South African Snakes

Herpetology

Herpetology (Greek herpeton = to creep, to ramp and logos = in this context explanation or reason) is the branch of zoology concerned with the study of reptiles and amphibians. Many biologists use the term “herp” for all reptiles and amphibians.

Herpetology deals with what are called the cold-blooded tetrapods, that is, those land vertebrates which are ectothermic (deriving their body temperature from their environment) rather than endothermic (deriving their body heat from an independent, internal source). Studies in this field also relate to snakes (the cold-blooded reptiles lacking limbs). This distinction applies to most (though not quite all) living tetrapods, but may break down somewhat in regard to extinct reptilian creatures such as dinosaurs, about whose body metabolism we know frustratingly little and the sea turtles which seem to have some degree of endothermy owing to their large size. (See the article on Bob Bakker for more information about the warm-blooded dinosaur theory.)

The two taxonomic classes dealt with in herpetology, reptiles and amphibians, share “cold-bloodedness” but otherwise have surprisingly little else in common. Typically, amphibians have a permeable skin that assists in the exchange of gases and respiration, have a three-chambered heart, and are often bound to water for at least some part of their life, if only the laying of eggs or birth of young. Their skins have many glands and are often toxic. Reptiles, by contrast, have a dry watertight skin, usually protected by scales, that normally has few if any glands. The reptilian heart is a three-chambered one (four-chambered in the case of crocodilians), and living reptilians usually if not always lay eggs or give birth on land; even marine turtles which only come ashore for this purpose. Again, extinct creatures may have exhibited some differences. A number of reptile species, most notably some of the snake species, undergo live birth in which development is completely internal.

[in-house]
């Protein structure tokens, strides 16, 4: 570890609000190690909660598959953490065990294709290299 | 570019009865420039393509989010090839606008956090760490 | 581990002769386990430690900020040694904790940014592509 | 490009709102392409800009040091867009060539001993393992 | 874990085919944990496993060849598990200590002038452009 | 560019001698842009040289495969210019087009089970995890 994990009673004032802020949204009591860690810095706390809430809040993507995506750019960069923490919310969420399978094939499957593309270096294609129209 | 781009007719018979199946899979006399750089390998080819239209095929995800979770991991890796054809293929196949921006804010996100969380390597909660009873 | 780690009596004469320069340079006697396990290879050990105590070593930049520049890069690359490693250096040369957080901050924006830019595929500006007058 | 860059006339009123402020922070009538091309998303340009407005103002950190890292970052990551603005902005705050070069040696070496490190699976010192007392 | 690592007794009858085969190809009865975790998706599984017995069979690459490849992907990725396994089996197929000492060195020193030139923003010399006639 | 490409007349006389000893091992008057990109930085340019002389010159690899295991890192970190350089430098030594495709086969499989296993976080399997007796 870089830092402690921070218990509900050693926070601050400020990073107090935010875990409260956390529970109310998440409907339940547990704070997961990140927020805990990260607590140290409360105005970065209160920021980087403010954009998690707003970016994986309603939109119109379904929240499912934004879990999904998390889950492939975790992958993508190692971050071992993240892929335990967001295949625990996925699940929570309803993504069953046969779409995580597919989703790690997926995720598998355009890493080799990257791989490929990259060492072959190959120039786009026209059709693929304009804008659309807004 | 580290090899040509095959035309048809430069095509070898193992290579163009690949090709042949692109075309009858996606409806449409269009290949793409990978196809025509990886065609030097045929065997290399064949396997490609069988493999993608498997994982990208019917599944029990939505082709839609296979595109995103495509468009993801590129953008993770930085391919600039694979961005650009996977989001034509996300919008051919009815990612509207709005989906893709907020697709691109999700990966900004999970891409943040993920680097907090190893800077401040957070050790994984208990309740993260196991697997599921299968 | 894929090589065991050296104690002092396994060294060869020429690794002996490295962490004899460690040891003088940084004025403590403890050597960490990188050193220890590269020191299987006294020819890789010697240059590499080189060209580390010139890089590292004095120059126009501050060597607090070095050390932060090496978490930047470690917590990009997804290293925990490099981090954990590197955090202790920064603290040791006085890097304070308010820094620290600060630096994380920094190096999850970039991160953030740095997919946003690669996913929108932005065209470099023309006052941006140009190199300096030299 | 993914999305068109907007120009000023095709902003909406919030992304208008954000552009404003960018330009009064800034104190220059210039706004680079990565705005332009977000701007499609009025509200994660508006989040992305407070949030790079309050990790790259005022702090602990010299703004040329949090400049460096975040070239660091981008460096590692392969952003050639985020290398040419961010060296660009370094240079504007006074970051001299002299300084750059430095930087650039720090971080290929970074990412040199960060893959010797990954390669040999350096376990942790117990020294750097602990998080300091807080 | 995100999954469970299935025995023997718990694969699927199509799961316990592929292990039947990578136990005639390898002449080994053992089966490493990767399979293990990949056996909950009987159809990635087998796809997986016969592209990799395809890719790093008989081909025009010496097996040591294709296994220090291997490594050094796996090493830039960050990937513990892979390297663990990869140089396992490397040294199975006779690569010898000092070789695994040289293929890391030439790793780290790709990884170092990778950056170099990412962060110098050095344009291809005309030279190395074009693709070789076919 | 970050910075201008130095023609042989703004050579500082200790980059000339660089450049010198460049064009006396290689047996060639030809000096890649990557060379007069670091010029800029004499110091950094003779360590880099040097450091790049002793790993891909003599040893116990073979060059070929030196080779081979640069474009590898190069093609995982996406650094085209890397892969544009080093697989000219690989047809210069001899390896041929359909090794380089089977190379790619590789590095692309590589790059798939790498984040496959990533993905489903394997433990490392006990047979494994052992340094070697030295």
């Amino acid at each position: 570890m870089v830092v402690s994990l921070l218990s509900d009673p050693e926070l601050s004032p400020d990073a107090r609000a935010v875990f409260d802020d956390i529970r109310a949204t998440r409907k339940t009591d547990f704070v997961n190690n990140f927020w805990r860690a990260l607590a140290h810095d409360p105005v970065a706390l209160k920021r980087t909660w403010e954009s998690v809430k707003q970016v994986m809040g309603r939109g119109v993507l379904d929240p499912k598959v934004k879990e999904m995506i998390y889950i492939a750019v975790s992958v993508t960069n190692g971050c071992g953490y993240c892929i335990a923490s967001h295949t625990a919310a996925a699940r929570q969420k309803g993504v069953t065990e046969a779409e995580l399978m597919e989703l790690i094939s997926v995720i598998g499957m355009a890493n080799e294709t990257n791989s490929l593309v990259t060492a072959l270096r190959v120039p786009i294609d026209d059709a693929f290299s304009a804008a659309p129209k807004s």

Herpetology offers benefits to humanity in the study of the role of amphibians and reptiles in global ecology, in particular in the role of amphibians as long-range ecological warning devices (their decline worldwide is the subject of much study) and the use of the toxins of some amphibians and venoms of some snakes in human medicine. Currently, some snake venom has been used to create anti-coagulants that work to treat stroke victims and heart attack cases.

People with an avid interest in herpetology and who keep different reptiles or amphibians, often refer to them selves as “herpers”.